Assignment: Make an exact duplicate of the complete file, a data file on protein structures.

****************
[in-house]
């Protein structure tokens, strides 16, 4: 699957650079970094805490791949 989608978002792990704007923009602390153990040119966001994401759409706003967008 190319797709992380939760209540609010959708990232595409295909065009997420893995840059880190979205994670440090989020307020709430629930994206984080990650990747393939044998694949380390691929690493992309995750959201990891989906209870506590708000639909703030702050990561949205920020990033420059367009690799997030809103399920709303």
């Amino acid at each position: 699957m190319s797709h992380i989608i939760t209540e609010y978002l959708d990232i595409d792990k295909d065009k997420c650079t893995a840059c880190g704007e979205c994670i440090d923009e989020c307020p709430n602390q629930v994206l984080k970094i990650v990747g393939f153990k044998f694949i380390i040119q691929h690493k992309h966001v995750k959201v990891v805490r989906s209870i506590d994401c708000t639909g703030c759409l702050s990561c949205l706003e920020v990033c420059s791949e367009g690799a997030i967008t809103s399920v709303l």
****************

[in-house]
């Protein structure tokens, strides 16, 4: 699957650079970094805490791949 989608978002792990704007923009602390153990040119966001994401759409706003967008 190319797709992380939760209540609010959708990232595409295909065009997420893995840059880190979205994670440090989020307020709430629930994206984080990650990747393939044998694949380390691929690493992309995750959201990891989906209870506590708000639909703030702050990561949205920020990033420059367009690799997030809103399920709303």
């Amino acid at each position: 699957m190319s797709h992380i989608i939760t209540e609010y978002l959708d990232i595409d792990k295909d065009k997420c650079t893995a840059c880190g704007e979205c994670i440090d923009e989020c307020p709430n602390q629930v994206l984080k970094i990650v990747g393939f153990k044998f694949i380390i040119q691929h690493k992309h966001v995750k959201v990891v805490r989906s209870i506590d994401c708000t639909g703030c759409l702050s990561c949205l706003e920020v990033c420059s791949e367009g690799a997030i967008t809103s399920v709303l």